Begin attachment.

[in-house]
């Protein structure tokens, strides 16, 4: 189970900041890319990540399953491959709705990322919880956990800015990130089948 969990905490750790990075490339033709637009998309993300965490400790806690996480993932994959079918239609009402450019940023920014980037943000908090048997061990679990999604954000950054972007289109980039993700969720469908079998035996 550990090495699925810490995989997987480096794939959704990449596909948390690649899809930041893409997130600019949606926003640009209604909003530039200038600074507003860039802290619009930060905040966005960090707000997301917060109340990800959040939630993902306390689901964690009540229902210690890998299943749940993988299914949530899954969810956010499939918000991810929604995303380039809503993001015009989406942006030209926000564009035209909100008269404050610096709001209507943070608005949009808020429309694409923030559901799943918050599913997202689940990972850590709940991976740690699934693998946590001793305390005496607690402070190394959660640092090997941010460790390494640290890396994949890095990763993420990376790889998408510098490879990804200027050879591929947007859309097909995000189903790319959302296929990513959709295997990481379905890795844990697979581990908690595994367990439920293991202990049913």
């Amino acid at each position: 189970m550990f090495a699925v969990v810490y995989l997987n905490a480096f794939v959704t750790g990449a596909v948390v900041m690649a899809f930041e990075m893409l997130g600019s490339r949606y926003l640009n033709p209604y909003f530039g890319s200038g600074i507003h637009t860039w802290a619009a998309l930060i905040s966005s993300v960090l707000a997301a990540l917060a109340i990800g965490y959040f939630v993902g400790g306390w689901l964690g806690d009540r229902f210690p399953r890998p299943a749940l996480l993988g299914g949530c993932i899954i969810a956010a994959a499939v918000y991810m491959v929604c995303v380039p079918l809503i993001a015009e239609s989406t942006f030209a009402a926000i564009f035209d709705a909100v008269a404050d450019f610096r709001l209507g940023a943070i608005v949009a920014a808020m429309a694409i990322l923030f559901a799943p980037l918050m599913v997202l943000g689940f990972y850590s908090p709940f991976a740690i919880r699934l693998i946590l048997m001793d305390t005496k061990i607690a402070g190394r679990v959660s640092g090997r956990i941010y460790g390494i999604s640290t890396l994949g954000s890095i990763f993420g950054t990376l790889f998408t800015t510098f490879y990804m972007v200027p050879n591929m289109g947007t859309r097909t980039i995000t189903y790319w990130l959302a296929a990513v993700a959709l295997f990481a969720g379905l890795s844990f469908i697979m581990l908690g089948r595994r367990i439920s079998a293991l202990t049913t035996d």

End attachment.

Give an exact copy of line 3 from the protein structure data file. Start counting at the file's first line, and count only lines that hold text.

């Amino acid at each position: 189970m550990f090495a699925v969990v810490y995989l997987n905490a480096f794939v959704t750790g990449a596909v948390v900041m690649a899809f930041e990075m893409l997130g600019s490339r949606y926003l640009n033709p209604y909003f530039g890319s200038g600074i507003h637009t860039w802290a619009a998309l930060i905040s966005s993300v960090l707000a997301a990540l917060a109340i990800g965490y959040f939630v993902g400790g306390w689901l964690g806690d009540r229902f210690p399953r890998p299943a749940l996480l993988g299914g949530c993932i899954i969810a956010a994959a499939v918000y991810m491959v929604c995303v380039p079918l809503i993001a015009e239609s989406t942006f030209a009402a926000i564009f035209d709705a909100v008269a404050d450019f610096r709001l209507g940023a943070i608005v949009a920014a808020m429309a694409i990322l923030f559901a799943p980037l918050m599913v997202l943000g689940f990972y850590s908090p709940f991976a740690i919880r699934l693998i946590l048997m001793d305390t005496k061990i607690a402070g190394r679990v959660s640092g090997r956990i941010y460790g390494i999604s640290t890396l994949g954000s890095i990763f993420g950054t990376l790889f998408t800015t510098f490879y990804m972007v200027p050879n591929m289109g947007t859309r097909t980039i995000t189903y790319w990130l959302a296929a990513v993700a959709l295997f990481a969720g379905l890795s844990f469908i697979m581990l908690g089948r595994r367990i439920s079998a293991l202990t049913t035996d």